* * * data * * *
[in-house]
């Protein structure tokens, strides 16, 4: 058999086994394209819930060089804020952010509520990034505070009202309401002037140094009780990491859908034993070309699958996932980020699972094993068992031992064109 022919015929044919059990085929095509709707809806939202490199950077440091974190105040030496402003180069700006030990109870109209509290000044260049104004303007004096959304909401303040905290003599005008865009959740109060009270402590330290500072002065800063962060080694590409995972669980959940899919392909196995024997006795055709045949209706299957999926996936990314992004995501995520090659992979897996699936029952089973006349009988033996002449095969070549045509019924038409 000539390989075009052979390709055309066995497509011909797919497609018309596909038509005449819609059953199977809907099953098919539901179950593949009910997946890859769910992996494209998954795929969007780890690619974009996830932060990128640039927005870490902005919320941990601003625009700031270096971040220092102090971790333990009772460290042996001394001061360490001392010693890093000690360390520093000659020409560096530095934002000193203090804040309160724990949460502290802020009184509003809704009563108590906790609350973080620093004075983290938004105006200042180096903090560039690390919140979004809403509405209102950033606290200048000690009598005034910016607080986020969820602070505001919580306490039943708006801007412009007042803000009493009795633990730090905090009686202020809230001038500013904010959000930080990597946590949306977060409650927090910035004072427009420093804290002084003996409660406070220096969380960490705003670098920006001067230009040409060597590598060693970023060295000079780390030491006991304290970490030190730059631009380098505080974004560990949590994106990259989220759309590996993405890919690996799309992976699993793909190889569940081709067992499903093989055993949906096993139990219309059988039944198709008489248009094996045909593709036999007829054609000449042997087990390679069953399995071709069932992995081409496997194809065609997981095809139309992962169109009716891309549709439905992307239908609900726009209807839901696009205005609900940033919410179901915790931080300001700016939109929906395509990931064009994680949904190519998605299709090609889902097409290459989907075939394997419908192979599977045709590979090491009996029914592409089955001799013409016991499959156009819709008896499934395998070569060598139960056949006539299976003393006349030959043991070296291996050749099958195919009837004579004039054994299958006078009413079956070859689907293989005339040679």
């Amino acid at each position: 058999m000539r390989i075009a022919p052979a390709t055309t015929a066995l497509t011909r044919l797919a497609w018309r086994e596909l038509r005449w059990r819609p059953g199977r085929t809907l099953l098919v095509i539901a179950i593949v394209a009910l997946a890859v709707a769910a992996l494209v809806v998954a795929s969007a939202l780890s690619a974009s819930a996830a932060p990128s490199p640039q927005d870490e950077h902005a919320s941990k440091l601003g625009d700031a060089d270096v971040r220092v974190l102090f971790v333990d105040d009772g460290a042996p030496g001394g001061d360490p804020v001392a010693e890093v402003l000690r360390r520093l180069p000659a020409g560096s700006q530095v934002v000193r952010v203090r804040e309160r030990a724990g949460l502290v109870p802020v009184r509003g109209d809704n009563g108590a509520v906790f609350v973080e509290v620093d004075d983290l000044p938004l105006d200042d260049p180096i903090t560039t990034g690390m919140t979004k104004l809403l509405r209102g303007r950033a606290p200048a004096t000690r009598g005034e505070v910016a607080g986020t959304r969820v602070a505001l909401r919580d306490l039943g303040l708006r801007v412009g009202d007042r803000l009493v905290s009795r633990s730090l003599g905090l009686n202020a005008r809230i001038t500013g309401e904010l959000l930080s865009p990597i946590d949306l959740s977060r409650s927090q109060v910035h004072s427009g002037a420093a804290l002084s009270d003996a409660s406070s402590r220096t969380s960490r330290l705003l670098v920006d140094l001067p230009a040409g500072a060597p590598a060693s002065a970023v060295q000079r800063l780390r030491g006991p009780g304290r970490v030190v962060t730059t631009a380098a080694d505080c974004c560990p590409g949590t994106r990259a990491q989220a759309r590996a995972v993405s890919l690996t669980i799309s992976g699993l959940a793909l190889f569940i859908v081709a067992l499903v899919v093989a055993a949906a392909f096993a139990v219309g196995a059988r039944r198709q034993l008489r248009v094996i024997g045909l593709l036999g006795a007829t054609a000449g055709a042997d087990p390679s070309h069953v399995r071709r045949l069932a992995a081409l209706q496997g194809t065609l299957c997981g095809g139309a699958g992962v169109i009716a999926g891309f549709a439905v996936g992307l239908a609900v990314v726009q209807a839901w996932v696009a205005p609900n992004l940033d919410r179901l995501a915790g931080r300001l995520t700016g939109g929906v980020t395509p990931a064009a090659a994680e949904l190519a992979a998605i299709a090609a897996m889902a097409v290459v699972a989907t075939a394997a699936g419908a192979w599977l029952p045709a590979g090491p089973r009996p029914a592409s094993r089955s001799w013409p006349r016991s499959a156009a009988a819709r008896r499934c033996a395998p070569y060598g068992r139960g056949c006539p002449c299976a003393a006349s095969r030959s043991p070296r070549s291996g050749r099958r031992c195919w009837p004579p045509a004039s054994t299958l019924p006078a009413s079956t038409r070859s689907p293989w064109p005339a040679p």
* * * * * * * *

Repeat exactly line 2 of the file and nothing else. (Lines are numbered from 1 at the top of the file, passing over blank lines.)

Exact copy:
């Protein structure tokens, strides 16, 4: 058999086994394209819930060089804020952010509520990034505070009202309401002037140094009780990491859908034993070309699958996932980020699972094993068992031992064109 022919015929044919059990085929095509709707809806939202490199950077440091974190105040030496402003180069700006030990109870109209509290000044260049104004303007004096959304909401303040905290003599005008865009959740109060009270402590330290500072002065800063962060080694590409995972669980959940899919392909196995024997006795055709045949209706299957999926996936990314992004995501995520090659992979897996699936029952089973006349009988033996002449095969070549045509019924038409 000539390989075009052979390709055309066995497509011909797919497609018309596909038509005449819609059953199977809907099953098919539901179950593949009910997946890859769910992996494209998954795929969007780890690619974009996830932060990128640039927005870490902005919320941990601003625009700031270096971040220092102090971790333990009772460290042996001394001061360490001392010693890093000690360390520093000659020409560096530095934002000193203090804040309160724990949460502290802020009184509003809704009563108590906790609350973080620093004075983290938004105006200042180096903090560039690390919140979004809403509405209102950033606290200048000690009598005034910016607080986020969820602070505001919580306490039943708006801007412009007042803000009493009795633990730090905090009686202020809230001038500013904010959000930080990597946590949306977060409650927090910035004072427009420093804290002084003996409660406070220096969380960490705003670098920006001067230009040409060597590598060693970023060295000079780390030491006991304290970490030190730059631009380098505080974004560990949590994106990259989220759309590996993405890919690996799309992976699993793909190889569940081709067992499903093989055993949906096993139990219309059988039944198709008489248009094996045909593709036999007829054609000449042997087990390679069953399995071709069932992995081409496997194809065609997981095809139309992962169109009716891309549709439905992307239908609900726009209807839901696009205005609900940033919410179901915790931080300001700016939109929906395509990931064009994680949904190519998605299709090609889902097409290459989907075939394997419908192979599977045709590979090491009996029914592409089955001799013409016991499959156009819709008896499934395998070569060598139960056949006539299976003393006349030959043991070296291996050749099958195919009837004579004039054994299958006078009413079956070859689907293989005339040679």